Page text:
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Research provides new evidence of how exercise can counter diabetes damage
POSTED 06 May 2022 . BY Tom Walker
Being physically active can counter the damage of diabetes by repairing blood vessels Credit: Shutterstock/Superstar
Scientists at Medical College of Georgia have found that exercise can help enable angiogenesis
The formation of new blood vessels could reverse the damage caused to vessels by diabetes
Exercise also increased the amount of the extracellular superoxide dismutase
The findings of the study were published in The FASEB Journal
Being physically active can counter the damage of diabetes by enabling the activation of a natural system that grows new blood vessels.

Diabetes not only damages existing blood vessels, but it also hinders the innate ability to grow new ones in the face of disease and injury.

Scientists at Medical College of Georgia (MCG), however, have found that exercise can help enable angiogenesis – the formation of new blood vessels – which in turn reverses the damage caused by diabetes.

In a study published in The FASEB Journal, a team at MCG's Vascular Biology Center found the first evidence that in the face of diabetes, even one 45-minute session of moderate-intensity exercise enables more exosomes, submicroscopic packages filled with biologically active cargo, to deliver directly to those cells more of the protein, ATP7A, which can set angiogenesis in motion.

Exercise also increased the amount of the extracellular superoxide dismutase (SOD3), an important natural antioxidant produced by vascular smooth muscle cells in the walls of blood vessels, as well as skeletal muscle cells, which helps maintain healthy levels of reactive oxygen species.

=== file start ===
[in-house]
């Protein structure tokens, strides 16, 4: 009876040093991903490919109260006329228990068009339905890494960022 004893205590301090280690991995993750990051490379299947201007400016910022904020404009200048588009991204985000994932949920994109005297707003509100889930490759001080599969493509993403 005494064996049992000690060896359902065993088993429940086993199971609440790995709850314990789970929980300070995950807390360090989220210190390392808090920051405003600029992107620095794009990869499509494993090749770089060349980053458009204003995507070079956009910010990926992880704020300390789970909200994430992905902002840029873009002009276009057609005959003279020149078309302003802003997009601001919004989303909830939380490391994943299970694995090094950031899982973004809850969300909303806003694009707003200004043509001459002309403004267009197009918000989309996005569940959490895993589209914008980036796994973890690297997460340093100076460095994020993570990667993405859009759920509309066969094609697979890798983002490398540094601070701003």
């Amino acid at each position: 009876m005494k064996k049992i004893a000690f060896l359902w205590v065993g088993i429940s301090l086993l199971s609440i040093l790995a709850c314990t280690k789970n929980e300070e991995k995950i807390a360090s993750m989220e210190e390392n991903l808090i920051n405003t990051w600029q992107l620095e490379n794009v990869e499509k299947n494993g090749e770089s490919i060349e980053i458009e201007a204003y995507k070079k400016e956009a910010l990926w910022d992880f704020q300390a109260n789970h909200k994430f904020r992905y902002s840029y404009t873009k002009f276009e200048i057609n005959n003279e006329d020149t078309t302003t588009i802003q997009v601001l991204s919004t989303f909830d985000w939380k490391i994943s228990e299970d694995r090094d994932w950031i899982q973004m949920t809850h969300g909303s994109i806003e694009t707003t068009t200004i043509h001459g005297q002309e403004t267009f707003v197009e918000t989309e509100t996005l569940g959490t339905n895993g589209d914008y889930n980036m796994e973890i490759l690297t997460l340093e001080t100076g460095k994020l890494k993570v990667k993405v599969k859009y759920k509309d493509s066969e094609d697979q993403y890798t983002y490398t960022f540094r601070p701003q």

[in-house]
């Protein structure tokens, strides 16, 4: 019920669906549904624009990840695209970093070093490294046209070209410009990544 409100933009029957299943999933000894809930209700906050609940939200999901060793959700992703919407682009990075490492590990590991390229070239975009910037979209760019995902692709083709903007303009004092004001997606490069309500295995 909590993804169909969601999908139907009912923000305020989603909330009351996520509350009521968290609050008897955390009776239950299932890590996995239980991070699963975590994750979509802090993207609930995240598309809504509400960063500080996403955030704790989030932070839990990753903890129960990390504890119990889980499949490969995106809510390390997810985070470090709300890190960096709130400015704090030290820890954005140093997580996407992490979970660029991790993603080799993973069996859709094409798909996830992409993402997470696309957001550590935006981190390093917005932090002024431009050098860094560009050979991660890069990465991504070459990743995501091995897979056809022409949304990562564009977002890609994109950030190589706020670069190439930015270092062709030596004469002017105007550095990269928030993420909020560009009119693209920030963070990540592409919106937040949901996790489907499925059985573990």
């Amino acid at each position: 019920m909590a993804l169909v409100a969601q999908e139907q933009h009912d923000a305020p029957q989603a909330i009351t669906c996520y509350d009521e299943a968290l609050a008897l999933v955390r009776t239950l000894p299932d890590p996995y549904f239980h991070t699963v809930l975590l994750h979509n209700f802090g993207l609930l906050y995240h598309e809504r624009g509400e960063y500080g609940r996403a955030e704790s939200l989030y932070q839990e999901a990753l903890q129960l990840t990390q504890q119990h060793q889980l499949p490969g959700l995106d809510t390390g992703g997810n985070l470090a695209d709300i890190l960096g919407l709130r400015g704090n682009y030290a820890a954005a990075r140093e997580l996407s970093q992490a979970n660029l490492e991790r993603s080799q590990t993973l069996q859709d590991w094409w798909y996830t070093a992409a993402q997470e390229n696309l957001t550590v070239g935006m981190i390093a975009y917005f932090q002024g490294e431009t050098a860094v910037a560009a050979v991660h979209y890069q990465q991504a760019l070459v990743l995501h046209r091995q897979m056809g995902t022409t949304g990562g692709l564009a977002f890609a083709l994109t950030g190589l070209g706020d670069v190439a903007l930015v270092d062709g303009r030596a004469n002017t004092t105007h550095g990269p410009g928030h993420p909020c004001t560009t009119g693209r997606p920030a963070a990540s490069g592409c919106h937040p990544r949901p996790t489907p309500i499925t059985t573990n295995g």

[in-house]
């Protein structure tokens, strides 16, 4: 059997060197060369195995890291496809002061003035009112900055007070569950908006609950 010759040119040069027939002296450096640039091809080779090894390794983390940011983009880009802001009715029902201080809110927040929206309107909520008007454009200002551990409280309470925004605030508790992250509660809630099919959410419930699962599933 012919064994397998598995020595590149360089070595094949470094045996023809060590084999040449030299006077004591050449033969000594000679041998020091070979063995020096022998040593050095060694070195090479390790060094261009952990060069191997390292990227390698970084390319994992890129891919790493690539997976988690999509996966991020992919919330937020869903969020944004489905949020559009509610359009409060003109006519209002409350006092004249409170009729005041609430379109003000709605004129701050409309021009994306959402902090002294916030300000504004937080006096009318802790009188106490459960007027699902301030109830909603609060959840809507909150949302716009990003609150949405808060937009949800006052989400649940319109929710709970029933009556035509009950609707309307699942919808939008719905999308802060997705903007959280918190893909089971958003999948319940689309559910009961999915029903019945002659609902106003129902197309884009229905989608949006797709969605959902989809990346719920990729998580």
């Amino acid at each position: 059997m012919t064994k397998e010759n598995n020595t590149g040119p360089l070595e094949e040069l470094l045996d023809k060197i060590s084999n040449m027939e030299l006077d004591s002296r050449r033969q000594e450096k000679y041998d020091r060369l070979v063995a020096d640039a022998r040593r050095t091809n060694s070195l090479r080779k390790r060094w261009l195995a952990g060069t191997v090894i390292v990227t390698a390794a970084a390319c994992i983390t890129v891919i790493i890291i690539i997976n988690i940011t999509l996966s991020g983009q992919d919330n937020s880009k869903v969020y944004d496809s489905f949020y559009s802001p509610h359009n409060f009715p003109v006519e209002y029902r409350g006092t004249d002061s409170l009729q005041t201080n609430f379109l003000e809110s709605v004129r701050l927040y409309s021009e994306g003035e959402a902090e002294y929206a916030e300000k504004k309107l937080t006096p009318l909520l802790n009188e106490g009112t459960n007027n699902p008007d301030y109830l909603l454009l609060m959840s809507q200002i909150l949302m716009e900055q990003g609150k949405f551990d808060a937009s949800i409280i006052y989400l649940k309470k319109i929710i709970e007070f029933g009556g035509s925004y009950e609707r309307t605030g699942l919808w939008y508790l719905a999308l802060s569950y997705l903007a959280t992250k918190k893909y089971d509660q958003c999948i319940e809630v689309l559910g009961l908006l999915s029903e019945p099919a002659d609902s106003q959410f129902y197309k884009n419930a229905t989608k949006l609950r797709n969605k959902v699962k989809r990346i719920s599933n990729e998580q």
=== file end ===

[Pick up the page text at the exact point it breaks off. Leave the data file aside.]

Dr. Tohru Fukai, MCG vascular biologist and cardiologist and lead author of the study, said: "ATP7A levels are reduced in diabetes and we now have some of the first evidence that exosomes among those with type 2 diabetes actually impair angiogenesis.

"Synthetic exosomes, already under study as drug-delivery mechanisms, could one day work as an “exercise mimetic” to improve patients’ ability to grow new blood vessels when diabetes has damaged their innate ability."

To read the full research report, click here.
 


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06 May 2022

Research provides new evidence of how exercise can counter diabetes damage
BY Tom Walker

Being physically active can counter the damage of diabetes by repairing blood vessels

Being physically active can counter the damage of diabetes by repairing blood vessels
photo: Shutterstock/Superstar

Being physically active can counter the damage of diabetes by enabling the activation of a natural system that grows new blood vessels.

Diabetes not only damages existing blood vessels, but it also hinders the innate ability to grow new ones in the face of disease and injury.

Scientists at Medical College of Georgia (MCG), however, have found that exercise can help enable angiogenesis – the formation of new blood vessels – which in turn reverses the damage caused by diabetes.

In a study published in The FASEB Journal, a team at MCG's Vascular Biology Center found the first evidence that in the face of diabetes, even one 45-minute session of moderate-intensity exercise enables more exosomes, submicroscopic packages filled with biologically active cargo, to deliver directly to those cells more of the protein, ATP7A, which can set angiogenesis in motion.

Exercise also increased the amount of the extracellular superoxide dismutase (SOD3), an important natural antioxidant produced by vascular smooth muscle cells in the walls of blood vessels, as well as skeletal muscle cells, which helps maintain healthy levels of reactive oxygen species.

Dr. Tohru Fukai, MCG vascular biologist and cardiologist and lead author of the study, said: "ATP7A levels are reduced in diabetes and we now have some of the first evidence that exosomes among those with type 2 diabetes actually impair angiogenesis.

"Synthetic exosomes, already under study as drug-delivery mechanisms, could one day work as an “exercise mimetic” to improve patients’ ability to grow new blood vessels when diabetes has damaged their innate ability."

To read the full research report, click here.



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